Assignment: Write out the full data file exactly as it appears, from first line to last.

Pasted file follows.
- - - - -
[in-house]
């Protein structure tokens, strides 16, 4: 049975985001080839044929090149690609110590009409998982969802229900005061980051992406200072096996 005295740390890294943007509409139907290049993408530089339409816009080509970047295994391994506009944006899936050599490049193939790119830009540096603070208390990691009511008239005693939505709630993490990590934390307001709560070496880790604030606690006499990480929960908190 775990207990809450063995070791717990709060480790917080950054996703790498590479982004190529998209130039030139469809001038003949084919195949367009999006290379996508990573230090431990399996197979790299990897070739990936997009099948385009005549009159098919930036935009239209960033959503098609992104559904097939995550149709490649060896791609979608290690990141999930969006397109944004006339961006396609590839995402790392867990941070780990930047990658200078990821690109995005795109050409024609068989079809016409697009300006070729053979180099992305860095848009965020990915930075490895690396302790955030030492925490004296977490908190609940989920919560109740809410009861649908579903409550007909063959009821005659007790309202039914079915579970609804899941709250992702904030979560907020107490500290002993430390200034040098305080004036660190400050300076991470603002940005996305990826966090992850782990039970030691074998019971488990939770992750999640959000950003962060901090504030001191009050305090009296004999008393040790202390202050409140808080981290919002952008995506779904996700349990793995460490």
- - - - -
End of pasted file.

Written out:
[in-house]
């Protein structure tokens, strides 16, 4: 049975985001080839044929090149690609110590009409998982969802229900005061980051992406200072096996 005295740390890294943007509409139907290049993408530089339409816009080509970047295994391994506009944006899936050599490049193939790119830009540096603070208390990691009511008239005693939505709630993490990590934390307001709560070496880790604030606690006499990480929960908190 775990207990809450063995070791717990709060480790917080950054996703790498590479982004190529998209130039030139469809001038003949084919195949367009999006290379996508990573230090431990399996197979790299990897070739990936997009099948385009005549009159098919930036935009239209960033959503098609992104559904097939995550149709490649060896791609979608290690990141999930969006397109944004006339961006396609590839995402790392867990941070780990930047990658200078990821690109995005795109050409024609068989079809016409697009300006070729053979180099992305860095848009965020990915930075490895690396302790955030030492925490004296977490908190609940989920919560109740809410009861649908579903409550007909063959009821005659007790309202039914079915579970609804899941709250992702904030979560907020107490500290002993430390200034040098305080004036660190400050300076991470603002940005996305990826966090992850782990039970030691074998019971488990939770992750999640959000950003962060901090504030001191009050305090009296004999008393040790202390202050409140808080981290919002952008995506779904996700349990793995460490």